A mere half hour ride from Auckland’s city centre, Waiheke Island is New Zealand’s never never land – it’s hard to tell who actually lives there and what they do. Known for beaches and wine, the island attracts a combination of the super rich and eccentric hippies and is largely supported by travellers on working holiday visas. Evidenced by my friend Cat’s first comments when she picked me up at the ferry terminal. “Oh yes, I’m working barefoot here,” she said when she saw me staring at her muddy feet. She is a vineyard hand at the Italian owned Poderi Crisci on the island’s remote east side. “I need to show you the pictures of our staff party last week. It was on a super yacht, unlimited champagne.”
On Waiheke Island it’s hard to tell who actually lives there and what they do.
I met Cat in Indonesia, where we were both working in the scuba dive industry. We lived on Nusa Lembongan, a tiny island off of Bali’s mainland – just as Auckland is considered the mainland to those living on Waiheke. There is something special about small islands. “It’s the community,” Cat says. “You can’t leave.” I comment that there are people coming and going all the time. She explains that the island is free spirited but geographically confined. Everyone is transient, but for the moment they are here they are trapped together on the island, and are fully present in that shared moment. On the mainland you are thinking about the past and the future, whereas on an island only the present exists.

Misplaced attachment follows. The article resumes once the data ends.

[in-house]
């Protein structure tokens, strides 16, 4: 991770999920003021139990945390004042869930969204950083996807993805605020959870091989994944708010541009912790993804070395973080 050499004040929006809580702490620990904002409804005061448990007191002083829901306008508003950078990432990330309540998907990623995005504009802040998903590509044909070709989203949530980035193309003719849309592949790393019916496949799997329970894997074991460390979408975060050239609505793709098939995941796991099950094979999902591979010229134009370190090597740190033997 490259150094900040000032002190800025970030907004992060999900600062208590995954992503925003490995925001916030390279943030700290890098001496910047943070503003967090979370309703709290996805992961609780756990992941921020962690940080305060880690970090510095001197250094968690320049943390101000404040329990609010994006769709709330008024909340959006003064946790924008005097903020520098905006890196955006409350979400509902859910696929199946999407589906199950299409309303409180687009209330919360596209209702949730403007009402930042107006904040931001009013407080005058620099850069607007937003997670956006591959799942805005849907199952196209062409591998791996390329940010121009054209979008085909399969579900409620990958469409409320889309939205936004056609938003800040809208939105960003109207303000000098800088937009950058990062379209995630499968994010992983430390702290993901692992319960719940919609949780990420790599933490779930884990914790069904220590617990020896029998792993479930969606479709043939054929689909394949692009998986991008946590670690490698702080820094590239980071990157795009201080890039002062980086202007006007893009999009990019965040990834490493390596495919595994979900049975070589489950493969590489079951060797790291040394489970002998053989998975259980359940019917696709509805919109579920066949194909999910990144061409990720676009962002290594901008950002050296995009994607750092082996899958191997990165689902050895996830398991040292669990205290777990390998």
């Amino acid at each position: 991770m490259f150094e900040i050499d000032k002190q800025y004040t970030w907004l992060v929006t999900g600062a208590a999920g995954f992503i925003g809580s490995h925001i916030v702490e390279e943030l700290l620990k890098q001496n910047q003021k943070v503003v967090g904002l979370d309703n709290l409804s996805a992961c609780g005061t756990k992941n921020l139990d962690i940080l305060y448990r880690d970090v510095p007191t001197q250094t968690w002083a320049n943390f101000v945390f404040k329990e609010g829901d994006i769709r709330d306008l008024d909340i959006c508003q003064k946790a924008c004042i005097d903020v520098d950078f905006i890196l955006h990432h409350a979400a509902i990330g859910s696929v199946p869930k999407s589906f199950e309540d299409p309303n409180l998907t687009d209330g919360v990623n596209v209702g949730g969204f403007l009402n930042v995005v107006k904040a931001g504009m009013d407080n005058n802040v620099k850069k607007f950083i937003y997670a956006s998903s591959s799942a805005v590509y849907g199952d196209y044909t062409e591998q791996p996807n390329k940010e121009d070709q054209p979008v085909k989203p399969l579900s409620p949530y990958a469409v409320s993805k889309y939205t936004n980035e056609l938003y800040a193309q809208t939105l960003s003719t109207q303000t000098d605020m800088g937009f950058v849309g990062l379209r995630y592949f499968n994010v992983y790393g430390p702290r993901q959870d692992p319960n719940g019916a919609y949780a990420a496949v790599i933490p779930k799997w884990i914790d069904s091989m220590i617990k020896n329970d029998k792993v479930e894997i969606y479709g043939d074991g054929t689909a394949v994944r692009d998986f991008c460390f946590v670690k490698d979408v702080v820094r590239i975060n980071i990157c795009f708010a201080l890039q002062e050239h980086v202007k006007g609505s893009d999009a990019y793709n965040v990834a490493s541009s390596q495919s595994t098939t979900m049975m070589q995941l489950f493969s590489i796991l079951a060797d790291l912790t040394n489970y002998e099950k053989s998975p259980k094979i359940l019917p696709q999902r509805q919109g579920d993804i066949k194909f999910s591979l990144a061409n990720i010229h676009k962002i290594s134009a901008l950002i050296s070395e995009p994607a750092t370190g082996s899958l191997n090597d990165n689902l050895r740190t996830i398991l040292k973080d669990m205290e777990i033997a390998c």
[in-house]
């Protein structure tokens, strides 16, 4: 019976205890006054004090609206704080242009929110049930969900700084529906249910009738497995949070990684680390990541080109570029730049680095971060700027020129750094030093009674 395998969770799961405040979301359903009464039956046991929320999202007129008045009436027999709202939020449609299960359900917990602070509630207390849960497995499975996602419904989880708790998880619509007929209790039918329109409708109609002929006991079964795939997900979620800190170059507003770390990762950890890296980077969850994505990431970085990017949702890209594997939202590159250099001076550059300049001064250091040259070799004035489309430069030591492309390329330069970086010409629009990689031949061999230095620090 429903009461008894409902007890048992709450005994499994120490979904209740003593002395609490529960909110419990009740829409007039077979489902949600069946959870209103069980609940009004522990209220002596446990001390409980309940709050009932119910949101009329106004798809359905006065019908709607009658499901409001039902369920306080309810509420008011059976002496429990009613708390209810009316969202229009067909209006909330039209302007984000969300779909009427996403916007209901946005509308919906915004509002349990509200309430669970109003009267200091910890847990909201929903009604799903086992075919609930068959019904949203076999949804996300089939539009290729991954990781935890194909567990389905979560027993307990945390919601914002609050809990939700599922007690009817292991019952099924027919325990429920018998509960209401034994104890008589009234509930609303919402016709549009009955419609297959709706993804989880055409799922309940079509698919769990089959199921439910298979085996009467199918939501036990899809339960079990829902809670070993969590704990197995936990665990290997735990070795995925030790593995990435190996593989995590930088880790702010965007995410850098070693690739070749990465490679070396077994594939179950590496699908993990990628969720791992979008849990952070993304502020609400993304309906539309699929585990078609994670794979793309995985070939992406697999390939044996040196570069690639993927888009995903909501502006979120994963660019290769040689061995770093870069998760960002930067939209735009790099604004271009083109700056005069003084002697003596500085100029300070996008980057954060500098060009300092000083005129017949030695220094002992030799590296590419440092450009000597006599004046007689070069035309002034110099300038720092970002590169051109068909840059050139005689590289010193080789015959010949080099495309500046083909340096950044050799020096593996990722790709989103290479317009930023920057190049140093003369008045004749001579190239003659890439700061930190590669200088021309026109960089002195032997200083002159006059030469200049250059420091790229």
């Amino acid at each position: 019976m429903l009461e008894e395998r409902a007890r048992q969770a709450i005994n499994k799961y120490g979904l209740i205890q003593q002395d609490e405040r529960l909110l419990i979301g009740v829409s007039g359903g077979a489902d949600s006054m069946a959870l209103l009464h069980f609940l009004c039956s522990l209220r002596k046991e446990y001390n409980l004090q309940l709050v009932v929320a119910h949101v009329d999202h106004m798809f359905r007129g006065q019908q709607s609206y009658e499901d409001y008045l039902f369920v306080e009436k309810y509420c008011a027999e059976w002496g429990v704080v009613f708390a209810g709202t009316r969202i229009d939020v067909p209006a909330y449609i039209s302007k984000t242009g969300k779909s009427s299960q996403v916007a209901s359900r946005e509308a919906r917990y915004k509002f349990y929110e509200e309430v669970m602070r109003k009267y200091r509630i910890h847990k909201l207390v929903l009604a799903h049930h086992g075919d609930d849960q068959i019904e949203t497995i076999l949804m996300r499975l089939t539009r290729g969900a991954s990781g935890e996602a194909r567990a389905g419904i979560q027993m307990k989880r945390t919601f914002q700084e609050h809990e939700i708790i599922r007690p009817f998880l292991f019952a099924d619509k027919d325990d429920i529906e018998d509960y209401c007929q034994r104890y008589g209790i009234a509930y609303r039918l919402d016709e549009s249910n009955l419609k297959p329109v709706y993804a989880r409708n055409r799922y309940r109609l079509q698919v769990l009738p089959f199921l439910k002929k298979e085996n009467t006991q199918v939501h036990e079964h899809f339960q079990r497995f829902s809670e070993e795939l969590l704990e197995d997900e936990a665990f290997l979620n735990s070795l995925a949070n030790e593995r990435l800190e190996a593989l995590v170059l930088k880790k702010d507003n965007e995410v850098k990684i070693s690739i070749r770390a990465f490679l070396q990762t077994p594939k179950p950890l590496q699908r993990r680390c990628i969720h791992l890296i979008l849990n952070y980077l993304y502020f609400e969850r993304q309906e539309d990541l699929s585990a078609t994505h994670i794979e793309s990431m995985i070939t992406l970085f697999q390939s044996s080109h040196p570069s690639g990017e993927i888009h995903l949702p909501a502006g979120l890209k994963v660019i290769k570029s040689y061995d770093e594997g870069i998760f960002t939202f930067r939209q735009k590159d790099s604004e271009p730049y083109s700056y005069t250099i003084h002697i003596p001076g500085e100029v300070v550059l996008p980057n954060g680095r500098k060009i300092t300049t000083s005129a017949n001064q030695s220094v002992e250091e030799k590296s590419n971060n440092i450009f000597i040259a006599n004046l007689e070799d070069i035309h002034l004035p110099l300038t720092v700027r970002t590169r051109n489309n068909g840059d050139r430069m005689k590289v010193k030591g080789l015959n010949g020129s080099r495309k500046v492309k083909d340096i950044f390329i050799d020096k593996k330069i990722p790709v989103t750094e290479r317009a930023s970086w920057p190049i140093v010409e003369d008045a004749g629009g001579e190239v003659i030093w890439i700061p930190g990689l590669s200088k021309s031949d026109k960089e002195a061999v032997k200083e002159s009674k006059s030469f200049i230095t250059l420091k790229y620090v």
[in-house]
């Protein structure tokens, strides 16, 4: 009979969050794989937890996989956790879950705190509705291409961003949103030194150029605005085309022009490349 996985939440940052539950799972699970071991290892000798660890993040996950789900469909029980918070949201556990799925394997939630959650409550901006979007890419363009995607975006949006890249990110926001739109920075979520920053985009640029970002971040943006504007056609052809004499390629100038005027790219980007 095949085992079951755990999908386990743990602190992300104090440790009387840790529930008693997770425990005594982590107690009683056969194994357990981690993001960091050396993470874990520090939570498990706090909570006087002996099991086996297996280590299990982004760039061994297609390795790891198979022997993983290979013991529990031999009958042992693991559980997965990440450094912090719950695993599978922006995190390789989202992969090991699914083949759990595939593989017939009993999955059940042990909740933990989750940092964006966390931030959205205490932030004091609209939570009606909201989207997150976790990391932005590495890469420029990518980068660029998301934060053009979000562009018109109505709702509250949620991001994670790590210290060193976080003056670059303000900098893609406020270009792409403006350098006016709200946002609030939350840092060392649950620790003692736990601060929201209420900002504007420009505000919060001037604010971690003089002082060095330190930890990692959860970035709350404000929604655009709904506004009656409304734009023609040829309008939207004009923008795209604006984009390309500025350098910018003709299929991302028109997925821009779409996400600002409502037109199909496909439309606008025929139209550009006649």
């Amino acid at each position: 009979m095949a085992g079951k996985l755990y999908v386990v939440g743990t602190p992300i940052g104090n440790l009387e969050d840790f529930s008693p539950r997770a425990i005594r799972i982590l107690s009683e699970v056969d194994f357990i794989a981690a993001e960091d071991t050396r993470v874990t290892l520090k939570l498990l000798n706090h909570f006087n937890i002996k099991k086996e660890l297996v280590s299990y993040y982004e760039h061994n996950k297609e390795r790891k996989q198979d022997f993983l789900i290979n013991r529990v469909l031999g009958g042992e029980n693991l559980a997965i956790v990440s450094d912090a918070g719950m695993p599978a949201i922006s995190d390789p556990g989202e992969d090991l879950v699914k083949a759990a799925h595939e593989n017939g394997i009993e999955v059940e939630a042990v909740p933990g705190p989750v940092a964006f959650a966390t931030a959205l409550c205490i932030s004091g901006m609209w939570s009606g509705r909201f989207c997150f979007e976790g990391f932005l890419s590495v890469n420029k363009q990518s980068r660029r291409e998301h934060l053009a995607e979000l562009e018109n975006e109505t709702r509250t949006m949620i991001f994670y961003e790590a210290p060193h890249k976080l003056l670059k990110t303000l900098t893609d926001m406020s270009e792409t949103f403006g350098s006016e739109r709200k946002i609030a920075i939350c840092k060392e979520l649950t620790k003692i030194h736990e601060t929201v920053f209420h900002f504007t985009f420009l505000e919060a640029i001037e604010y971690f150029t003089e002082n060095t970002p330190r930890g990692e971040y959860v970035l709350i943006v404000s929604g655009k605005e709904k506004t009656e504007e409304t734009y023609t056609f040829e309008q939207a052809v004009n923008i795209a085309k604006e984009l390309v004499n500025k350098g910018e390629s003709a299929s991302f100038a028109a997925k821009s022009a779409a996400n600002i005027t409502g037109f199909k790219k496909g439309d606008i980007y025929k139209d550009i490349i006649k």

Islands are free spirited but geographically confined. On the mainland you are thinking about the past and the future, whereas on an island only the present exists.
Cat takes me out for sunset Pimms Cups at Cable Bay. Known for having the best view on the island, Cable Bay is on a hilltop above Oneroa town. You can see down the island’s coast and across the bay to Auckland. Families, groups of friends, and couples all drag bean bags onto the lawn and drift around throughout the sunset. The city skyline is like a mirage and the sky’s changing colours drip down the hilltop into the sea. Once the sun sets the Auckland city lights start to flicker. From Cable Bay the Auckland nightlife looks like a time lapse video, while on Waiheke time moves in slow motion.
From Cable Bay the Auckland nightlife looks like a time lapse video, while on Waiheke time moves in slow motion.
“Jade will be here soon.” We wait for Cat’s best friend before going out. “I texted her two weeks ago. I mean, two hours ago.” I get the sense that for those living on Waiheke, weeks pass as hours do on the mainland. And for those visiting, the hours pass as weeks. We drive through Oneroa town and Cat laughs as Jade struggles with the window. “It’s a baby window, you have to wait for me to put it down.”
Jade lights her cigarette and flicks ash outside. “I never come here, it feels too much like a city.” Oneroa is a city only by Waiheke standards, it is the most crowded corner of the island and home to most of its 8000 permanent inhabitants. Cat complains about the lack of parking. “Function again. Wedding again. This island is a wedding factory.” It’s a weekday night and the main street is full of cars, but most of the establishments are empty except for a function at the Beach Club.
“Baby is done smoking,” Jade says. “You can do up the window now.”